1960s Archive

A Decade of Vintages: 1952-1962

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1963. Probable quality (evaluation as of November 15): Fair to good. The cheaper wines, very light, arc for immediate consumption and will not last; some, from superior vineyards, arc sound and interesting. 12/20 to 14/20.

1962. Following the pattern of red Burgundy, has improved beyond anyone's expectations and is very close in quality to 1961 today. Actually, the cheaper grades (Beaujolais and Beaujolais Villages) now cost more in bulk than the equivalent ’61s. but this is due to the Frenchman's preference for young Beaujolais and the dismal outlook for 1963, not to anything else. The wines, however, are excellent and consistently so, perhaps a shade lighter than the ’61s and unlikely to improve as much in bottle, but if we never get worse we can hardly complain. 18/20.

1961. On the whole the best vintage since World War II, incomparably superior to ’59, ’57, and other recent favorites. The finer wines, such as Fleurie, Droit illy, Juliénas, etc, are of a class rarely equaled and are maturing magnificently in bottle. Of course, they should all be happily consumed by the end of 1965, or thereabouts, if you want them at their best. 19/20.

1960. A disaster. The few wines that were bottled should never have been shipped. 1959. A very good year. The wines, if honestly vintaged, are too old.


1963. Probable quality (evaluation as of November 15): Fair to great. Like 1962, an extraordinarily copious year, so much so that many lesser wines are too light and thin. To everyone's surprise, some truly great wines as well. 13/20 to 17/20.

1962. A truly sensational year. Everywhere except in Pouilly-Fuissé there was not only high quality but great quantity as well, and all sorts of venerable production records were broken in Chablis. Unless 1963 proves a total disaster, prices should come down. In quality, the ’62s are finer, lighter, racier, and with more bouquet than even the admirable ’61s; they will mature very quickly and may not last. All except the really big ones will be shipped in 1964; most of them will be ready at once and they are utterly delightful. 18/20.

1961. A very great vintage, certainly better than any of its predecessors since 1952. Typical, well-balanced, admirable white Burgundies in the great tradition—fine, not too heavy, grande classe, nearly the first in ten years that I would recommend for laying down. The good ones will far outlast the ’62s. 19/20.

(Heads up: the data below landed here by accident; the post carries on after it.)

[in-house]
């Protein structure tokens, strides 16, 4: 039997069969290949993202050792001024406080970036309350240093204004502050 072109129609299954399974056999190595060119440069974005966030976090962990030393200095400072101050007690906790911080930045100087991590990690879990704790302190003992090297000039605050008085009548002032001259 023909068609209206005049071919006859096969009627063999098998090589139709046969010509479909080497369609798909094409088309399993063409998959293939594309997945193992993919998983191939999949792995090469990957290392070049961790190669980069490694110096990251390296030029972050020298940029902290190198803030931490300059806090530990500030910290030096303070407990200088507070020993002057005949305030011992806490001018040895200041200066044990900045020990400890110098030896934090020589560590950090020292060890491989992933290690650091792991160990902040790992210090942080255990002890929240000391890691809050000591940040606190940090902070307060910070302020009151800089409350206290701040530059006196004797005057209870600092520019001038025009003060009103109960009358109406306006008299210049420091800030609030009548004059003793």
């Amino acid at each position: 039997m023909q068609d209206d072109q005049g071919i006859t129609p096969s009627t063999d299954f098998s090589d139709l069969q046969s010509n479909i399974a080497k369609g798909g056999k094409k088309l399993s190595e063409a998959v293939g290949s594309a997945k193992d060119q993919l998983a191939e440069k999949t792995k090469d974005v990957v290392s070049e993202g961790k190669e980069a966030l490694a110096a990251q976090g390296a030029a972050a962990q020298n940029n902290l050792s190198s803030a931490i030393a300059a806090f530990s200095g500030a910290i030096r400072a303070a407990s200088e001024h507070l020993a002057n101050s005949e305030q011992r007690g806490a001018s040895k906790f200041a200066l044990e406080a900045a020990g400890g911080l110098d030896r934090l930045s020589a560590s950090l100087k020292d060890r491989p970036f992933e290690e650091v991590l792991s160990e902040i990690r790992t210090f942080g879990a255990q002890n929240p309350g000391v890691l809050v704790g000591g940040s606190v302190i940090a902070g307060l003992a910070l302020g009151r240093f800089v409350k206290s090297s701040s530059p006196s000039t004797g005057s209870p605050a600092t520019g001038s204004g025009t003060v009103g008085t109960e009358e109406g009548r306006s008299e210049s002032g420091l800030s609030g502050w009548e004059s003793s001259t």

1960. This, in white Burgundy, could be called an “expert's year”—those who know how to taste and select on their own can find astonishing bargains, wines far superior to the vaunted ’59s yet much less expensive. The good estate bottlings are among the best white wine values on the market today. 15/20.

1959. Overrated from the beginning and obviously short-lived, these wines are beginning to disappoint even their early partisans. Big. and impressive at the Stan, they were never well balanced, never had much breed, arc beginning to go. 13/20,

1958. Admirable wines which rarely received their just due of praise. Clean, light, racy, distingués they are still at their peak but no longer, alas, available. 17/20.

1957. Hard, ungracious, even a little green at the outset. the ’57s of top origin have matured at last, are now bouquetés, still youthful, perfect. 16/20.

1956. Poor to start with. Gone.

1955. Never very great, now growing old. A few still good, Charitably, 14/20.

While Burgundy is not a wine that gains with age. A fair number of ’52s, some ’50s, and rare ’47s are still in sound condition.


1963. Probable quality (evaluation as of November 15): Fair to good, as almost always, in vins roses. Red wines poor, like ’56 and ’54. 10/20 to 14/20.

1962. A very good year. The rosés (such as Tavel, Linc, etc.) are already in bottle, and much superior to the ’61s, being lighter, finer, and lower in alcohol: the same thing holds true of the whites. The red wines arc fruity and round and most agreeable; they will mature quickly and some of them should be on the market in1964. 16/20.

1961. In red wine (Châteauneuf-du-Pape, for example) an exceedingly great vintage. Wines of wonderful balance, great class; far from ready, not to be thought of before 1965. 18/20. Roses and whites rather on the heavy side, not too attractive 12/20.

1960. Full-bodied wines, but round and soft rather than firm and astringent. They have matured well and are already fit to drink although still improving. 15/20. 1959. The Rhône wines, especially those from the southern part of the valley, around Avignon, do not follow the same vintage pattern as the rest of France. Although in Hermitage (as practically everywhere in France) 1959 was a better year than 1960, this was not the case in Châteauneuf-du-Pape, which deserves no better rating than 14/20. The rosés, of course, are now too old.

1958. Better balanced than 1959, not too heavy, fine Quite ready to drink today but still improving. 15/20.

1957. Extremely big wines, slow-maturing and still harsh. They are by no means ready, and should be laid away. They will probably prove remarkable. 16/20.

1956. Mediocre. Off the market.

1935. Wines of outstanding quality, now at their peak. Round, fine, well balanced. 17/20.

1954. Very, very poor. Under 10/20.

1953. Much less good than in the rest of France 12/20.

1952. If genuine, exceedingly great. Ripe and splendid today but showing no trace of old age. 19/20.

Loire Valley

1963. Probable quality (evaluation as of November 15): Fair in general, good Sancerre, Pouilly-Fumé. 12/20 to 14/20.

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